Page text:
Reference : Geographical variation of presentation at diagnosis of type 1 diabetes in children: t...
Scientific journals : Article
Human health sciences : Multidisciplinary, general & others
Geographical variation of presentation at diagnosis of type 1 diabetes in children: the EURODIAB Study
Levy-Marchal, C. []
Patterson, C.C. []
Green, A. []
De Beaufort, Carine mailto [University of Luxembourg > Luxembourg Centre for Systems Biomedicine (LCSB) > >]
Springer Verlag
Yes (verified by ORBilu)
[en] type 1 diabetes ; diagnosis ; children ; geographical variation
[en] We aimed to describe the frequency and degree of diabetic ketoacidosis in children across Europe at the time of diagnosis of Type I (insulin-dependent) diabetes mellitus and to determine if factors such as age and geographical region contribute to the risk of diabetic ketoacidosis.
The study was part of the EURODIAB project. A total of 24 centres, covering a population at risk of more than 15 million children below 15 years of age, recruited 1,260 children at the time of clinical diagnosis.
Polyuria, by far the most frequent symptom, was observed in 96% of the children. In only 25% of the children was the duration of symptoms less than 2 weeks and this proportion was larger in the under 5 year age-group (37 vs 22%; p < 0. 001). Of the 11 centres that recorded diabetic ketoacidosis status, the overall proportion with diabetic ketoacidosis (pH < 7.3) was 40% (95%-CI: 36-44%) in at least 90 % of cases. After stratification by centre, the odds ratio for diabetic ketoacidosis in the under 5 age-group was 1.02 (95%-CI:0.69-1.49) relative to the older children. There was significant variation between the 11 centres in the frequency of diabetic ketoacidosis which ranged from 26 to 67% (p = 0.002). An inverse correlation between the frequency of diabetic ketoacidosis and the background incidence rate was found in these centres (Spearman's rank correlation, rs = -0.715;p = 0.012).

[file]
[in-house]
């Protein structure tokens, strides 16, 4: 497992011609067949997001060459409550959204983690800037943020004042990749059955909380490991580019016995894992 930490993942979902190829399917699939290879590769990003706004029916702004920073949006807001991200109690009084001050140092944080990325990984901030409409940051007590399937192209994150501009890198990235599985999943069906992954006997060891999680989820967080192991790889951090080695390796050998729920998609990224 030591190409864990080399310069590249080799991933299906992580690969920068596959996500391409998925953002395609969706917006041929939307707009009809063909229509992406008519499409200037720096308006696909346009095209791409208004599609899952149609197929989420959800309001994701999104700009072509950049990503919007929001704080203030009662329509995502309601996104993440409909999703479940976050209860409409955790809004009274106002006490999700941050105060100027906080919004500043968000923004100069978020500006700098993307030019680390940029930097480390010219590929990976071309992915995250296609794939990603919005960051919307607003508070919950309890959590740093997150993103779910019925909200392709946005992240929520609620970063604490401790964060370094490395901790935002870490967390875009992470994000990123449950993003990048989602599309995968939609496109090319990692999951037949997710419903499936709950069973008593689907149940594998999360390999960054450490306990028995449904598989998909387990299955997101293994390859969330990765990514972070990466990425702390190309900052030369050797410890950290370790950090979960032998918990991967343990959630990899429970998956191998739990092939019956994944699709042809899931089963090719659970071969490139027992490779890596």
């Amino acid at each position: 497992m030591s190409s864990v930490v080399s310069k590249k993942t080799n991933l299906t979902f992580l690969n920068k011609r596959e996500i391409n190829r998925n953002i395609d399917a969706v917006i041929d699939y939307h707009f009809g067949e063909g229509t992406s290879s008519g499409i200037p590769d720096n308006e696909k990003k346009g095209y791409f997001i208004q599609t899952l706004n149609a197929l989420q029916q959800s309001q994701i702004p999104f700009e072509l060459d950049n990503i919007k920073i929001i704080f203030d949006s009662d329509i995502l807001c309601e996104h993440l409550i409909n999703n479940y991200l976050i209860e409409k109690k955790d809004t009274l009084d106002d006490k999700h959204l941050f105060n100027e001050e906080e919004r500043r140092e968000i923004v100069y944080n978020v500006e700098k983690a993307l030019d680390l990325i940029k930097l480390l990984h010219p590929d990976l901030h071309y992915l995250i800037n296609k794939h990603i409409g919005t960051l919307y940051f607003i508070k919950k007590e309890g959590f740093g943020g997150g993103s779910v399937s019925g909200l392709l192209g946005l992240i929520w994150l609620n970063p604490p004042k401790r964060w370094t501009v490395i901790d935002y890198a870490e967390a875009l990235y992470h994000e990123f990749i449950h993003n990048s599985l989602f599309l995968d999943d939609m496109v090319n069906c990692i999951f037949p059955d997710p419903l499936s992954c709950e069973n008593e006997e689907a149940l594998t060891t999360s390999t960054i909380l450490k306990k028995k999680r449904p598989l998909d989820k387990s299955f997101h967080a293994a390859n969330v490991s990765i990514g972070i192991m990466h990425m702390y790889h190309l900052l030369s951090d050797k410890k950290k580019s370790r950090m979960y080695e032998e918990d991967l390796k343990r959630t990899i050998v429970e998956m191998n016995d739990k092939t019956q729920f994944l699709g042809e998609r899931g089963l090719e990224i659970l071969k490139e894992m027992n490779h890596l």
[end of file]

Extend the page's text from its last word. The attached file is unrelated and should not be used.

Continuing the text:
Rising standards of medical information and greater awareness concurrent with an overall increase in incidence could have resulted in changes in the clinical presentation at onset of Type I childhood diabetes in Europe.

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